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Benchmarks finished Tuesday’s session with meager losses as investors awaited the outcome of Thursday’s ECB meeting and the monthly US jobs report on Friday. Encouraging reports on factory orders and upbeat monthly car sales numbers failed to boost investor sentiment. Tuesday’s losses caused the S&P 500 and the Dow to retreat from their previous day’s record highs, while the Nasdaq extended its losing streak for the third consecutive session.

For a look at the issues currently facing the markets, make sure to read today’s Ahead of Wall Street article
 
The Dow Jones Industrial Average (DJI) declined 0.1% to close Tuesday’s trading session at 16,722.34. The Standard & Poor 500 (S&P 500) dropped a meager 0.04% to finish at 1,924.24. The tech-laden Nasdaq Composite Index dropped 0.1% to 4,234.08. The fear-gauge CBOE Volatility Index (VIX) went up 2.5% to settle at 11.87. Total volume on the New York Stock Exchange was 2.8 billion shares. Decliners outpaced advancing stocks on the NYSE.  For 60% stocks that declined, 37% advanced.
 
On Tuesday, investors took a breather and chose to focus on the European Central Bank’s (ECB) policy meeting scheduled on Thursday. ECB President Mario Draghi had urged banks on Monday to be “particularly watchful” for any “pernicious negative spiral” of low inflation rate and weak lending rates derailing the eurozone’s recovery. His comments hinted that ECB might cut rates and provide more economic stimulus during the next policy meeting. Currently, policy makers are debating on a reduction of 10 to 15 basis points in both benchmark and deposit rates.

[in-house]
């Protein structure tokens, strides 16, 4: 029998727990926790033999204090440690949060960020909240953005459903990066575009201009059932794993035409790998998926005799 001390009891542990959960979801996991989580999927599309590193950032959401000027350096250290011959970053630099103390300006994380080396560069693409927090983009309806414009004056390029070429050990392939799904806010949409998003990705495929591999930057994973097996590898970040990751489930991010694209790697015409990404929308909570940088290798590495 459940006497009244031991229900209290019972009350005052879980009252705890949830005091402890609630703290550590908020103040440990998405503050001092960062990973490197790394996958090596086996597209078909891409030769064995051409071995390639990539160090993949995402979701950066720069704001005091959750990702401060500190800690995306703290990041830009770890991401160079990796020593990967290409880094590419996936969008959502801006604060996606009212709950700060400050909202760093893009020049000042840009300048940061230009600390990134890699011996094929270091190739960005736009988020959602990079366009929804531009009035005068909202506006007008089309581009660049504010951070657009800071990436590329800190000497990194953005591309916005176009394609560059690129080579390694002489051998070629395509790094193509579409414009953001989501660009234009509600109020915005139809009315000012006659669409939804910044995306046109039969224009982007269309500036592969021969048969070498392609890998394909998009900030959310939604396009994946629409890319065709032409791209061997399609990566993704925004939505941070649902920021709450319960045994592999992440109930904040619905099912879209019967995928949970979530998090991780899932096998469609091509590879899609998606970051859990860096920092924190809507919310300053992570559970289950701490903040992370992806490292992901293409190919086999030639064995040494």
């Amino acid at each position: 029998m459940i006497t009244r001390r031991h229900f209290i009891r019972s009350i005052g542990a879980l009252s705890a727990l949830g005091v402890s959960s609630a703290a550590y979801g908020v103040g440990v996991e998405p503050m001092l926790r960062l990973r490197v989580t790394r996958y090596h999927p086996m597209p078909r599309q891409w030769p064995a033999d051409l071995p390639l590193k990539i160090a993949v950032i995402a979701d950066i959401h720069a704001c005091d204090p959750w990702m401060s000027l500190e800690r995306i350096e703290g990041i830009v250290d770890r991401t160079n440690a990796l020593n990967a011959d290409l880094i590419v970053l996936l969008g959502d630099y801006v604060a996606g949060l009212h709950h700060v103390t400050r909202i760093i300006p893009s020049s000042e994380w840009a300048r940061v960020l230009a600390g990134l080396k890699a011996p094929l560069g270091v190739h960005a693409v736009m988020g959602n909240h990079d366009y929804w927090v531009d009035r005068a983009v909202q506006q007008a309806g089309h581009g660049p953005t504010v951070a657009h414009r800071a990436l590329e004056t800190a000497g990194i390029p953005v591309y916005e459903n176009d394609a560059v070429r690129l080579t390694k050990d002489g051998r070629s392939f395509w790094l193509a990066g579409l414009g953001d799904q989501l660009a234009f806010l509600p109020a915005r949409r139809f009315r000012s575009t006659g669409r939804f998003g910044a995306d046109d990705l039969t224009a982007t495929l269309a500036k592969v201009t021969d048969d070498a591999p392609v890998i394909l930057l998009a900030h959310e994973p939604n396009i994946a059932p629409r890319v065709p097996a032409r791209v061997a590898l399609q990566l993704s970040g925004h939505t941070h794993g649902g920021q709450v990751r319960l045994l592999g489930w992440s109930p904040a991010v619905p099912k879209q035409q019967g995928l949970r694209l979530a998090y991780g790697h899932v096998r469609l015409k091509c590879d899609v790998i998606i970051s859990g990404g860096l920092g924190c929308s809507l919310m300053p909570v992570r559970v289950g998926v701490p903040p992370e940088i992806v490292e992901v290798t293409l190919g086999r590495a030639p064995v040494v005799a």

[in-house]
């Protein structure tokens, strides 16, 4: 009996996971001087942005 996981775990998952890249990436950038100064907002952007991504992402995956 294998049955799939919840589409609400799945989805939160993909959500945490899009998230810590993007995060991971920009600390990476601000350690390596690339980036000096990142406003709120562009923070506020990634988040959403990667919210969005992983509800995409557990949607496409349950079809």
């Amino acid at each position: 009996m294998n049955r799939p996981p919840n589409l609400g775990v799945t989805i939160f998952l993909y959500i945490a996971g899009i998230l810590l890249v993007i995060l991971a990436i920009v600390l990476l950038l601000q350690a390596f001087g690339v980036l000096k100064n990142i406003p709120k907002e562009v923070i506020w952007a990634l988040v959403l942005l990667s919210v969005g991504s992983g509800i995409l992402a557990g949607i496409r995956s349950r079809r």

Investors are also waiting for the May’s jobs report; scheduled for release on Friday. In May, the U.S. Bureau of Labor Statistics said total nonfarm payroll employment had risen to 288,000 in April. The economy added the most number of jobs in April since January 2012. The unemployment rate also dropped to 6.3% in April from 6.7% in March. The unemployment rate touched its lowest level since September 2008. It was also the biggest one-month decline in 31 years.
 
Promising numbers on factory orders failed to boost markets. According to the U.S. Department of Commerce, new orders for manufactured goods increased 0.7% in April. This was above the consensus estimate of 0.5%. This reading follows an increase of 1.5% in March. Excluding transportation, new orders increased 0.5% in April. Separately, unfilled orders, shipments and inventories data were up 0.9%, 0.3% and 0.4%, respectively.
 
Positive sales report from the auto industry was also overlooked by investors. Shares of General Motors Company (NYSE:GM) gained 1.2% after the company overcame recent recalls over safety measures and posted the best monthly sales figures since August 2008. The company sold 284,694 vehicles in U.S. in May, up from year-ago sales figure of 252,894.
 
Ford Motor Co. (NYSE:F) sold 254,084 car and pick-up trucks in the US, up 3% year on year. This was Ford’s best sales numbers for the month of May in 10 years. Shares of Ford Motor increased 0.7%.
 
Chrysler Group LLC’s sold 194,421 units in May, up from 166,596 a year ago. This was the auto maker’s best sales figure for the month of May since 2007.
 
Overall, U.S. car sales data was positive. Total vehicle sales increased to an annualized rate of 16.8 million in May, above the consensus estimate of a rise to 16.1 million. Domestic-made vehicle sales also climbed to an annualized rate of 13.3 million in May, the highest rate since January 2006.
 
Five out of 10 sectors of the S&P 500 ended in the red. The Consumer Staples Select Sector SPDR (NYSE:XLP) led the decline. The sector declined 0.4%. Key stocks from the sector such as The Procter & Gamble Company (NYSE:PG), Philip Morris International, Inc. (NYSE:PM), CVS Caremark Corporation (NYSE:CVS), Walgreen Co. (NYSE:WAG) and Colgate-Palmolive Co. (NYSE:CL) decreased 0.5%, 0.5%, 0.8%, 0.6% and 1.4%, respectively.
 
The Materials sector followed the Consumer Staples sector. The Materials Select Sector SPDR (XLB) declined 0.2%. Major stocks from the sector such as E. I. du Pont de Nemours and Company (NYSE:DD), Monsanto Company (NYSE:MON), LyondellBasell Industries NV (NYSE:LYB), Praxair Inc. (NYSE:PX) and Freeport-McMoRan Copper & Gold Inc. (NYSE:FCX) decreased 0.6%, 0.9%, 0.3%, 0.3% and 0.2%, respectively.

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